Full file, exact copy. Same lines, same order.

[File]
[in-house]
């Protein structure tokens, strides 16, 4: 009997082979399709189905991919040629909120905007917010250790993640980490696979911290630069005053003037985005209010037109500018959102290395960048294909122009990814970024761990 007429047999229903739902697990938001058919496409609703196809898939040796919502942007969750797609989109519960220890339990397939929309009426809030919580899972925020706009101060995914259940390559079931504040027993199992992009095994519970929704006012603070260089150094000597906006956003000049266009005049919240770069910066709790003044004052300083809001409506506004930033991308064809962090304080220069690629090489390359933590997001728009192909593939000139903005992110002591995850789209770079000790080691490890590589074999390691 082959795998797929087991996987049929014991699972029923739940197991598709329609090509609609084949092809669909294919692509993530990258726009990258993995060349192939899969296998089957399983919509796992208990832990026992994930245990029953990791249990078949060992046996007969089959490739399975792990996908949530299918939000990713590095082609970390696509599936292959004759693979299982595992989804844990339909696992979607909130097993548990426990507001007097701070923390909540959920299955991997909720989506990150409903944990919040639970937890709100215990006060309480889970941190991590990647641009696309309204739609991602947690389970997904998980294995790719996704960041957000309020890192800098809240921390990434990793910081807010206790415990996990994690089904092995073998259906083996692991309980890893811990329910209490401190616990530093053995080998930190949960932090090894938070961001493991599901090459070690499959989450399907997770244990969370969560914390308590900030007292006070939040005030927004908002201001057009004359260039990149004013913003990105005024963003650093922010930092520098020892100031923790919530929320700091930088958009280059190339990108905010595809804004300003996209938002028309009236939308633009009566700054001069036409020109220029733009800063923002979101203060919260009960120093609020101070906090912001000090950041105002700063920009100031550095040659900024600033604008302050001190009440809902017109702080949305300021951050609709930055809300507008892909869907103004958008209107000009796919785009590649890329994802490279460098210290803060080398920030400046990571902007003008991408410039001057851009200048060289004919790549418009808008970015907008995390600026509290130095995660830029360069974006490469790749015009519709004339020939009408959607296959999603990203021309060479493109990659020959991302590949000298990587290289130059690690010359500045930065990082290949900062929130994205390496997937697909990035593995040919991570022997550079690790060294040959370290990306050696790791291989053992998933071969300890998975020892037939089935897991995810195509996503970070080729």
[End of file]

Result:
[in-house]
């Protein structure tokens, strides 16, 4: 009997082979399709189905991919040629909120905007917010250790993640980490696979911290630069005053003037985005209010037109500018959102290395960048294909122009990814970024761990 007429047999229903739902697990938001058919496409609703196809898939040796919502942007969750797609989109519960220890339990397939929309009426809030919580899972925020706009101060995914259940390559079931504040027993199992992009095994519970929704006012603070260089150094000597906006956003000049266009005049919240770069910066709790003044004052300083809001409506506004930033991308064809962090304080220069690629090489390359933590997001728009192909593939000139903005992110002591995850789209770079000790080691490890590589074999390691 082959795998797929087991996987049929014991699972029923739940197991598709329609090509609609084949092809669909294919692509993530990258726009990258993995060349192939899969296998089957399983919509796992208990832990026992994930245990029953990791249990078949060992046996007969089959490739399975792990996908949530299918939000990713590095082609970390696509599936292959004759693979299982595992989804844990339909696992979607909130097993548990426990507001007097701070923390909540959920299955991997909720989506990150409903944990919040639970937890709100215990006060309480889970941190991590990647641009696309309204739609991602947690389970997904998980294995790719996704960041957000309020890192800098809240921390990434990793910081807010206790415990996990994690089904092995073998259906083996692991309980890893811990329910209490401190616990530093053995080998930190949960932090090894938070961001493991599901090459070690499959989450399907997770244990969370969560914390308590900030007292006070939040005030927004908002201001057009004359260039990149004013913003990105005024963003650093922010930092520098020892100031923790919530929320700091930088958009280059190339990108905010595809804004300003996209938002028309009236939308633009009566700054001069036409020109220029733009800063923002979101203060919260009960120093609020101070906090912001000090950041105002700063920009100031550095040659900024600033604008302050001190009440809902017109702080949305300021951050609709930055809300507008892909869907103004958008209107000009796919785009590649890329994802490279460098210290803060080398920030400046990571902007003008991408410039001057851009200048060289004919790549418009808008970015907008995390600026509290130095995660830029360069974006490469790749015009519709004339020939009408959607296959999603990203021309060479493109990659020959991302590949000298990587290289130059690690010359500045930065990082290949900062929130994205390496997937697909990035593995040919991570022997550079690790060294040959370290990306050696790791291989053992998933071969300890998975020892037939089935897991995810195509996503970070080729």